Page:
A particularly burned out and thankfully now retired vet I knew was asked by a couple who were going on a trip to euthanize their two cats because they just couldn’t be bothered with finding a kennel for them while they were gone. They told him that they would just obtain replacement cats when they returned. Incredibly, this vet catered to their cruel whim and euthanized the perfectly healthy cats.
Veterinarians may get sloppy and make stupid mistakes. Their surgeries and procedures may be done poorly. I worked for a vet who performed a routine dental cleaning on a cat. A month later, the cat’s caretaker returned, complaining to his partner that her cat had terrible halitosis. This vet discovered several rotted teeth that the first vet had failed to remove. As a result, the middle-aged cat again had to be put under anesthesia-always a risky proposition-to rectify the carelessness of his colleague.
As well, a vet can fail to make a relatively easy diagnosis. Some years ago one of my dogs developed a swelling over one eye that my vet opted to treat with corticosteroids, even though she wasn’t sure what was causing it. Despite the treatment, her condition worsened, and in a panic I brought her to another clinic for a second opinion. One of the vets quickly and correctly diagnosed a bacterial abscess, drained it, and prescribed antibiotics. Corticosteroids are dangerous drugs with side effects that are not only useless, but contraindicated for an abscess. After two weeks on antibiotics my dog was back to normal. I never returned to the first vet.
Veterinary medicine is not a highly lucrative career unless you specialize or push procedures and products. Many general practice vets, in an effort to boost their income, promote needless procedures such as cat declawing to their clients, or they prescribe expensive drugs that may not be in the best interests of the patient. They may sell overpriced cat and dog food and various ointments, medications, and accessories to make extra money. While there’s nothing wrong with trying to make a profit, if the welfare of animals is sacrificed, everybody loses.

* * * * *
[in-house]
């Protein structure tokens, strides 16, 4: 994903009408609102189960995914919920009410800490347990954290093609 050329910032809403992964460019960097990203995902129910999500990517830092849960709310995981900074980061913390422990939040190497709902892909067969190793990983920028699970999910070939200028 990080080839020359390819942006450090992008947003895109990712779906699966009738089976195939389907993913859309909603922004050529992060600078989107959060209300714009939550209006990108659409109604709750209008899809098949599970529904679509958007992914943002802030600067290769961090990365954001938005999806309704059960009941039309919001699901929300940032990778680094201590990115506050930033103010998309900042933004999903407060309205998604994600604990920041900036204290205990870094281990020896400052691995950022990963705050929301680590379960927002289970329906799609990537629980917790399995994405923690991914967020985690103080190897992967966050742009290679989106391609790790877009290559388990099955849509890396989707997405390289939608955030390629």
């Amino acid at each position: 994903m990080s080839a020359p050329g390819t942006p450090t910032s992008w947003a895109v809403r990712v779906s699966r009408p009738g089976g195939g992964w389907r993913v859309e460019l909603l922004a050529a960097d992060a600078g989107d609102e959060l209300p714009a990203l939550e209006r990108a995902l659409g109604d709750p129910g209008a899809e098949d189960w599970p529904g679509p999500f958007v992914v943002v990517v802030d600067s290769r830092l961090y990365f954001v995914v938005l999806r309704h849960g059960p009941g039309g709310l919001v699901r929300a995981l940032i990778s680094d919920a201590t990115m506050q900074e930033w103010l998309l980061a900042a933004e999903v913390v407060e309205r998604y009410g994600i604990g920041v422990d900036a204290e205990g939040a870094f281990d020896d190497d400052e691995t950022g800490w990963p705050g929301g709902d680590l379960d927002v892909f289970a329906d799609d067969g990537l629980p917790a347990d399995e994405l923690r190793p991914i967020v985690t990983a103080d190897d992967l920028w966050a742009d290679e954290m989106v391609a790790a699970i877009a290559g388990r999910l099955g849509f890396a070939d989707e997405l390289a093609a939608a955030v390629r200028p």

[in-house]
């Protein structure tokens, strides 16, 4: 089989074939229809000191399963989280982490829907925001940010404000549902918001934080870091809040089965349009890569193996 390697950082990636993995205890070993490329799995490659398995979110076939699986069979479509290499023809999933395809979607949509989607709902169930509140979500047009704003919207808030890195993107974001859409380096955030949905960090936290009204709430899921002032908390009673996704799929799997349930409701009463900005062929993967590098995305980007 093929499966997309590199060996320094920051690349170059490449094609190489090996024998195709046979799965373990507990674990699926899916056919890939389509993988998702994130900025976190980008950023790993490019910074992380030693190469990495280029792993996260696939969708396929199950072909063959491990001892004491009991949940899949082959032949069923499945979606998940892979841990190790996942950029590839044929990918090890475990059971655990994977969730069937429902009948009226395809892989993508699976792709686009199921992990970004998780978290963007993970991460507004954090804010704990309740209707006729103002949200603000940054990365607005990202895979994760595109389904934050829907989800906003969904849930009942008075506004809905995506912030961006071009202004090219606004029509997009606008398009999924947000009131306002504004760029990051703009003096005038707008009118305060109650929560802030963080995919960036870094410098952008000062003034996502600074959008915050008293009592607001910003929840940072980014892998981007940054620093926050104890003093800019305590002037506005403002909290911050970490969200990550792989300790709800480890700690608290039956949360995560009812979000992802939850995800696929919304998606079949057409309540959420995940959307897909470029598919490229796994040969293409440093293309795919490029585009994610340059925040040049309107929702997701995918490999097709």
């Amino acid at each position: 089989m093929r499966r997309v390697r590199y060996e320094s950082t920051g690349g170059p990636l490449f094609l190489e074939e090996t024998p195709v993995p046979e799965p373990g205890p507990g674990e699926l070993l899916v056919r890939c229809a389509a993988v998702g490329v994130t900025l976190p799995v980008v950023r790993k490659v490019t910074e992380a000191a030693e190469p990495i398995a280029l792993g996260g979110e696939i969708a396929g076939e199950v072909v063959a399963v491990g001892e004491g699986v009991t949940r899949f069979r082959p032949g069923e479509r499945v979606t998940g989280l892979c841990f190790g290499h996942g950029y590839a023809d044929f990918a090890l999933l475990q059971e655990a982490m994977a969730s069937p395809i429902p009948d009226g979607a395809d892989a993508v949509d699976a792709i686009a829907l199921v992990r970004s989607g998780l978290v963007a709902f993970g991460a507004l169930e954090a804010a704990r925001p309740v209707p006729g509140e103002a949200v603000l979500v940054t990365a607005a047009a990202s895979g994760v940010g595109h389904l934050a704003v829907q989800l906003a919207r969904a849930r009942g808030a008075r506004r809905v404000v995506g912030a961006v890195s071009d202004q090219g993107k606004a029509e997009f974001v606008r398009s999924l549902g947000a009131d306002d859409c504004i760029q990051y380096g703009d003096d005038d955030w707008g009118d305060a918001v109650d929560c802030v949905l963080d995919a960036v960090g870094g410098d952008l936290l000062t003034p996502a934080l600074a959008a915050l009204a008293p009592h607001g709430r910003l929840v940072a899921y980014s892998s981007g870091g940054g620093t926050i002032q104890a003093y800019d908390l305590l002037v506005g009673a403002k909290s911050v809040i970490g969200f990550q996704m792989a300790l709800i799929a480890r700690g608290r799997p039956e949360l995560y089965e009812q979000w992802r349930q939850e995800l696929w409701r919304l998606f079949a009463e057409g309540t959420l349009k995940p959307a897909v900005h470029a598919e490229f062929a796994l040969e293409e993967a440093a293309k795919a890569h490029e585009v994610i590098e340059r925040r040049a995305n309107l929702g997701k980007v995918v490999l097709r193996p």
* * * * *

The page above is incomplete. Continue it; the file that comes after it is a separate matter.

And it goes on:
What can you do to protect your pet from a bad vet? If you have doubts about a diagnosis or treatment, get a second opinion, and do not hesitate to change vets if you’re not comfortable with the practitioner you have. I recently changed my vet clinic after a decade because I lost trust in my old vet. Check your vet’s credentials; make sure she’s qualified to practice. Call your local humane society or state veterinary board for recommendations, or ask your friends and associates about their experiences with veterinarians. Patronize a multi-vet practice, where partners routinely confer with each other over difficult cases.
Be proactive and learn the basics of pet care. Knowledge is power. If your vet insists on yearly vaccinations (most veterinarians are switching to a three-year booster schedule because too many vaccinations are risky), question her judgment. If she prescribes drugs you suspect are inappropriate, ask for an explanation.
Being a good vet requires a combination of toughness, sensitivity, integrity, intelligence, and compassion. If you suspect that your veterinarian is lacking any of these essential qualities, don’t hesitate to look for an animal-friendly practitioner who is more sympathetic to your pet’s particular needs.
BEWARE BAD VETERINARIANS!